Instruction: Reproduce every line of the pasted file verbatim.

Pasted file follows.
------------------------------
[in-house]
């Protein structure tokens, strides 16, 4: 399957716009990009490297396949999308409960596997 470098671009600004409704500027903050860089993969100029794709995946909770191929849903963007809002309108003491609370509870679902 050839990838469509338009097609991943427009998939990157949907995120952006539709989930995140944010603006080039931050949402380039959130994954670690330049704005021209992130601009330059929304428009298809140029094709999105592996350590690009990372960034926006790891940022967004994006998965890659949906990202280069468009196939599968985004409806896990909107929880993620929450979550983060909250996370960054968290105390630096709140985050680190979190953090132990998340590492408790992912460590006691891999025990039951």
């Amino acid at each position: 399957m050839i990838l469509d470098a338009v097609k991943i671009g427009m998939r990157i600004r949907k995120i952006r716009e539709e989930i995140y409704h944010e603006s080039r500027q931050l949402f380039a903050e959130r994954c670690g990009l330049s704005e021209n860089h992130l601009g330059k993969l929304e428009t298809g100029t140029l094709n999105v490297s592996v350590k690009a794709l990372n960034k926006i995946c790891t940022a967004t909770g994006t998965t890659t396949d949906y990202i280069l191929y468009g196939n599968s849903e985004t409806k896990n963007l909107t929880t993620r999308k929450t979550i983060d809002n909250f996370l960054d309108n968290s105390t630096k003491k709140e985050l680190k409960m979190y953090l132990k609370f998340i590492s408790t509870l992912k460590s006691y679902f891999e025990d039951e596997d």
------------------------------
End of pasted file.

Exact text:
[in-house]
């Protein structure tokens, strides 16, 4: 399957716009990009490297396949999308409960596997 470098671009600004409704500027903050860089993969100029794709995946909770191929849903963007809002309108003491609370509870679902 050839990838469509338009097609991943427009998939990157949907995120952006539709989930995140944010603006080039931050949402380039959130994954670690330049704005021209992130601009330059929304428009298809140029094709999105592996350590690009990372960034926006790891940022967004994006998965890659949906990202280069468009196939599968985004409806896990909107929880993620929450979550983060909250996370960054968290105390630096709140985050680190979190953090132990998340590492408790992912460590006691891999025990039951």
């Amino acid at each position: 399957m050839i990838l469509d470098a338009v097609k991943i671009g427009m998939r990157i600004r949907k995120i952006r716009e539709e989930i995140y409704h944010e603006s080039r500027q931050l949402f380039a903050e959130r994954c670690g990009l330049s704005e021209n860089h992130l601009g330059k993969l929304e428009t298809g100029t140029l094709n999105v490297s592996v350590k690009a794709l990372n960034k926006i995946c790891t940022a967004t909770g994006t998965t890659t396949d949906y990202i280069l191929y468009g196939n599968s849903e985004t409806k896990n963007l909107t929880t993620r999308k929450t979550i983060d809002n909250f996370l960054d309108n968290s105390t630096k003491k709140e985050l680190k409960m979190y953090l132990k609370f998340i590492s408790t509870l992912k460590s006691y679902f891999e025990d039951e596997d």